How many generations have the Hebrews/Jews celebrated Passover? Possibly as many as 150, if generations were about 20 years.
We can imagine Judean herdsmen and farmers, panoplies of priests and regiments of rulers in Jerusalem; Judeans spread throughout the Middle East and the Mediterranean basin into Persia and Bukhara and as far as India; from Cadiz in Spain and Carthage and Rome and across the Alps to the German and Slavic lands. We can picture them in the clothing common to their time and place and we see them stubbornly clinging to other dress codes, other customs, other languages.
The rhythm of the Hebrew calendar provided the pulse to family and communal life.
What can better symbolize this than the family Passover Seder and the Exodus story. Many of us may only have seen our grandparents conduct the Seder. But just close your eyes and imagine yourself back into history.
Why write this when Passover is – sorry – passed and over? The responding question is: what makes us think more about continuity than the circumcision ceremony, the “brit mila”? Word for word, the Hebrew means “the covenant of circumcision.” This ancient custom, practiced by the Egyptians as well, became in our tradition the first sign a Jewish male is given of his relationship with the generations from the time of Abraham.
This writer has a special reason for these musings, for this week another male great-grandchild entered upon this covenant. To our ears, the cries of the child – the eight-day old baby – betoken pain. It is a cruel ceremony, one would think, yet this has been our banner: “Even when wallowing in your blood, (I command you), Live!” This never fails to move me, as the child ceases his weeping and sucks on a bit of gauze dipped in wine. Another Jew has entered into the ranks of our people, and is commanded to live. I think of the dozens of generations past. I think of the generations crushed forever by Nazi Germans and their willing collaborators. And, as I write this, Holocaust Remembrance Day is upon us, I think of the million-and-a-half children who wallowed in their blood and that of their parents, and no one saved them, and commanded them, “Live!” I think of how we must live and carry on our ways and traditions in freedom and in liberty. I think of the threats uttered against us, and I think of our pain and our pride that we have lived and we shall live.
And in all that view of “us” – a group, a people – I think of him, the new-born baby surrounded by generations of living forebears and siblings. I know that he will grow up not only circumcised of body, but also, as circumcised of the “foreskin of heart,” (see Deuteronomy 10:6). This spiritual circumcision is to remove from our hearts the evil it can contain, and to remind us that external practices must be accompanied by the internal shedding of evil and the doing of good. For life which does evil is a desecration.
Living is constant battle between our leaning toward the bad, and our wanting to do good. The little baby will know the difference. How can I be so sure? Children learn by example, and the parents and grandparents who are his future role models will show how to choose. I do not attest to myself and my own generation. That would be self-aggrandizement.
In my family, we love biblical references and the traditional phraseology. It is part of the overshadowing presence of our books and our tradition in our lives. Thus, when many years ago, one of my daughters announced that she was carrying new life within her, she reminded me that this would make the number of my grandchildren equal to the tribes of Jacob/Israel.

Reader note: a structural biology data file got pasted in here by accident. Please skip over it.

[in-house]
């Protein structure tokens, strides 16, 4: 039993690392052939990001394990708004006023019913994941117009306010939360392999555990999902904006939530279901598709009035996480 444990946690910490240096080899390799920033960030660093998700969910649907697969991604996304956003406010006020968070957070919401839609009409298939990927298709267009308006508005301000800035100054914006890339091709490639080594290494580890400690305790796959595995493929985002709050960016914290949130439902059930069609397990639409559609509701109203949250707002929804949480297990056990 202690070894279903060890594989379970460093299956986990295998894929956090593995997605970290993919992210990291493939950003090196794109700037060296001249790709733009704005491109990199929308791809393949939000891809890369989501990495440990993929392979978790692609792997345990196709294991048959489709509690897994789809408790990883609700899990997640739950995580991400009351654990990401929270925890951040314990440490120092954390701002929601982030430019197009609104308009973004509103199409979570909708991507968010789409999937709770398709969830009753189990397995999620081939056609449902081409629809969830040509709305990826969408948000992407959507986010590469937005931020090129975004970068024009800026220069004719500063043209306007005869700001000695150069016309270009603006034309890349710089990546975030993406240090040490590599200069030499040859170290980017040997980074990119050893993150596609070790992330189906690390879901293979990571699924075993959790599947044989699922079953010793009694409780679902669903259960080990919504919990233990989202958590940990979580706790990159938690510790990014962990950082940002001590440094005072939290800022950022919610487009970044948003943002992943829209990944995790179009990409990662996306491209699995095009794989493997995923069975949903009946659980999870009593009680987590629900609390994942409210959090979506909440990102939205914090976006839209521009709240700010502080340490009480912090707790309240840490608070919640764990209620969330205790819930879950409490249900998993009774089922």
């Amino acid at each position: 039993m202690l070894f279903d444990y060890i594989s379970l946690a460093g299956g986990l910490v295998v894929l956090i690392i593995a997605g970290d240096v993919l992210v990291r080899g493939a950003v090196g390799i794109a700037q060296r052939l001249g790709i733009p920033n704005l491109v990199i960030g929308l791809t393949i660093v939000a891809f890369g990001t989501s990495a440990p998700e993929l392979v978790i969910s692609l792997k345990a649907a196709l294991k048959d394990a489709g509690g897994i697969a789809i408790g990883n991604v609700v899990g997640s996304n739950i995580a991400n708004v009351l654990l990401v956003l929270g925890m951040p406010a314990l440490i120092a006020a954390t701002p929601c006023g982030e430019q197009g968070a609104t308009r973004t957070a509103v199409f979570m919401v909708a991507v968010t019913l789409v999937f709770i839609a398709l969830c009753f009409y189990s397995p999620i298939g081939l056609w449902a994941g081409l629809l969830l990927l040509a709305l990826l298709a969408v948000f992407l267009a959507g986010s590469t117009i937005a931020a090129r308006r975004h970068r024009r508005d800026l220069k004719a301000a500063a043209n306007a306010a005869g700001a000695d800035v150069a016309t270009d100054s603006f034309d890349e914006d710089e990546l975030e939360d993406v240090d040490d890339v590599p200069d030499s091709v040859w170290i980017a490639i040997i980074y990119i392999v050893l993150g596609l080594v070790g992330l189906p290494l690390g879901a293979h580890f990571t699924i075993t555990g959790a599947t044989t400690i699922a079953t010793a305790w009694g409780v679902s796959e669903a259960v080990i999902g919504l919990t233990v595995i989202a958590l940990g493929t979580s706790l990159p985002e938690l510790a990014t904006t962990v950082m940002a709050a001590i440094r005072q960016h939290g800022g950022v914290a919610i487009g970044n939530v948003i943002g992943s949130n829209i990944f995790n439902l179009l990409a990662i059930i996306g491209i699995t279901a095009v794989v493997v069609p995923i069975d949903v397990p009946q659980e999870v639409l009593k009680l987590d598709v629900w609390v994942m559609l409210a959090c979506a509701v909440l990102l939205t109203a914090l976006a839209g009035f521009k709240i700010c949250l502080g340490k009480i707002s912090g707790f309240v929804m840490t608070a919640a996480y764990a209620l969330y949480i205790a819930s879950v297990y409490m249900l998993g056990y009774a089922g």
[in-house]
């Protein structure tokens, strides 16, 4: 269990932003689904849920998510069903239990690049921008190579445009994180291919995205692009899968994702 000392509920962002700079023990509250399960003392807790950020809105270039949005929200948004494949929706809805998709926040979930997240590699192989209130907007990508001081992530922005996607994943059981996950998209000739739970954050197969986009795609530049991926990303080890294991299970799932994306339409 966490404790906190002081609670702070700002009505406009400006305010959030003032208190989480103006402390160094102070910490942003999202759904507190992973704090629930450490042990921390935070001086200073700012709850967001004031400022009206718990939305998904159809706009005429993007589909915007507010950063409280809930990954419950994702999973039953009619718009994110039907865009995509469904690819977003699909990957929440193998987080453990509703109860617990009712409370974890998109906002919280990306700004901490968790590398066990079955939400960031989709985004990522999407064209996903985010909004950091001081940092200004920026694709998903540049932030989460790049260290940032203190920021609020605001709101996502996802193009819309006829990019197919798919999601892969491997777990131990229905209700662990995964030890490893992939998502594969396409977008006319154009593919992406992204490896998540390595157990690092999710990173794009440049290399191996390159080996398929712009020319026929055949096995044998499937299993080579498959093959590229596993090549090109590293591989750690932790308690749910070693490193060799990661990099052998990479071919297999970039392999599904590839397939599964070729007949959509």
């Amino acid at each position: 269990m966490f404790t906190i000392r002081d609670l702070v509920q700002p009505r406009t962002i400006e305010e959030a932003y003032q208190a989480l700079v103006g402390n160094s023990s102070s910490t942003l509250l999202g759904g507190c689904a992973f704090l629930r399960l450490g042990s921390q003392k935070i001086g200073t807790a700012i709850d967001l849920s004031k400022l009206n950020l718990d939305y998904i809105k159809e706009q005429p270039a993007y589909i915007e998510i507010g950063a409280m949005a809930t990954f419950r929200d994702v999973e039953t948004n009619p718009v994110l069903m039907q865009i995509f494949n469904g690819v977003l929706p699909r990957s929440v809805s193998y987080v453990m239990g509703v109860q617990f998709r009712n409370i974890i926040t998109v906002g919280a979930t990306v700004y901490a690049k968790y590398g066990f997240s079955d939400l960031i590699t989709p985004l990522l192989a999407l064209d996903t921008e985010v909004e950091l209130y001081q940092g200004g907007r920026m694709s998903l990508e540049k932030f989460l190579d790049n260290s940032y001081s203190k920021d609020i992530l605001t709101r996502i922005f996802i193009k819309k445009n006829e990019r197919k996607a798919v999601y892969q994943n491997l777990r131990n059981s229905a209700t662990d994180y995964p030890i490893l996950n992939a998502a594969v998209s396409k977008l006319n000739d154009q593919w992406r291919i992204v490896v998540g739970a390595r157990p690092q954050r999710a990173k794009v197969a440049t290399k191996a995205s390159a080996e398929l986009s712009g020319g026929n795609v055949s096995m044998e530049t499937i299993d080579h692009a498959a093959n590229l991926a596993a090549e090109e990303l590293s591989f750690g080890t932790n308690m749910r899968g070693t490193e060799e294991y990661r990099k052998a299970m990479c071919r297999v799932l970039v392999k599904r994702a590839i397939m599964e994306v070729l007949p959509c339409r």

When asked how many great-grandchildren I have, somewhat superstitiously, I do not give a direct answer in numbers. I use a Hebrew word whose letters translate into numbers. This new baby I numbered as “yad.” The Hebrew speakers among my readers will know that this word, meaning hand, is written with two letters equal to 10 and four.
This “hand,” by association led me to “the mighty hand and outstretched arm” mentioned so often in the Haggada of the Passover Seder. This then led to the personification of this might, when we are unable to rely solely on Divine intervention. The baby’s uncle had just completed a rough and toughening military service.
I leave to my future generations, who are my “eternity” as embedded in their memories, to our Israeli conundrum: We must be strong, mighty to survive, even when this can be bloody. We must be just, because we have circumcised the body and the “heart’s foreskin.” We must live, in the fullest sense of that word. And we must be free, as both the Exodus and the Holocaust have taught us.
What a weight to carry, little one! What a pride to carry, as this “little one becomes big.” “Big” in Hebrew means large, grow-up; but it also means great in learning. Perhaps even great in wisdom.
Thus the chain of life carries on across the centuries and the generations. This little one was born while his parents, to ease the pain of childbirth, sang a hassidic tune. The days before his brit were punctuated by the Song of the Sea and the Song of Songs. His name is Shir (song), Yaacov (Jacob).
Before his circumcision, we all sang King David’s beautiful Psalm 23, “The Lord is my shepherd.” The lyre we play since King David has struck many discords. It has many broken strings.
Shir’s lyre will, we hope, help repair the broken strings in our history. The song played on it can revive in us the first Jacob, crossing into the Land, having to wrestle and be lamed, in order to become Israel.Avraham Avi-hai has lived in Israel for 63 years and three generations of his offspring live in Israel. Though he has many accomplishments in the public area (government, academia, and Jewish public service) he takes greatest pride in his family. He can be reached at email@example.com.